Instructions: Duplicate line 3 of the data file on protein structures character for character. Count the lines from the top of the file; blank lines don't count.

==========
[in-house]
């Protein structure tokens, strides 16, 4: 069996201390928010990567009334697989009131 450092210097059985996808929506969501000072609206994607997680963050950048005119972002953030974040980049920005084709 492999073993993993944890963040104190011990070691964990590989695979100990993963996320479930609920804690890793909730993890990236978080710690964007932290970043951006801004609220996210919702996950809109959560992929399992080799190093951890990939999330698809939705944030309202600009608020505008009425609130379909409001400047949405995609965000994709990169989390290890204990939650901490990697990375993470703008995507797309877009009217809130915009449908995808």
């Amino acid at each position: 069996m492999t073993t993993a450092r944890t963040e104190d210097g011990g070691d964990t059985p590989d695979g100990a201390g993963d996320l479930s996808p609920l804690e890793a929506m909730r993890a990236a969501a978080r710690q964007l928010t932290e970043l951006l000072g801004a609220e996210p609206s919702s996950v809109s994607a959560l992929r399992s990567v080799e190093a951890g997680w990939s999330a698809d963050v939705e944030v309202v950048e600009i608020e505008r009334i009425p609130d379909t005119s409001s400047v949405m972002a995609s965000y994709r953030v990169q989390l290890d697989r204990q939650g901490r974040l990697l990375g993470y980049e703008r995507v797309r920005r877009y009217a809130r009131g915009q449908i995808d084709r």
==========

């Amino acid at each position: 069996m492999t073993t993993a450092r944890t963040e104190d210097g011990g070691d964990t059985p590989d695979g100990a201390g993963d996320l479930s996808p609920l804690e890793a929506m909730r993890a990236a969501a978080r710690q964007l928010t932290e970043l951006l000072g801004a609220e996210p609206s919702s996950v809109s994607a959560l992929r399992s990567v080799e190093a951890g997680w990939s999330a698809d963050v939705e944030v309202v950048e600009i608020e505008r009334i009425p609130d379909t005119s409001s400047v949405m972002a995609s965000y994709r953030v990169q989390l290890d697989r204990q939650g901490r974040l990697l990375g993470y980049e703008r995507v797309r920005r877009y009217a809130r009131g915009q449908i995808d084709r």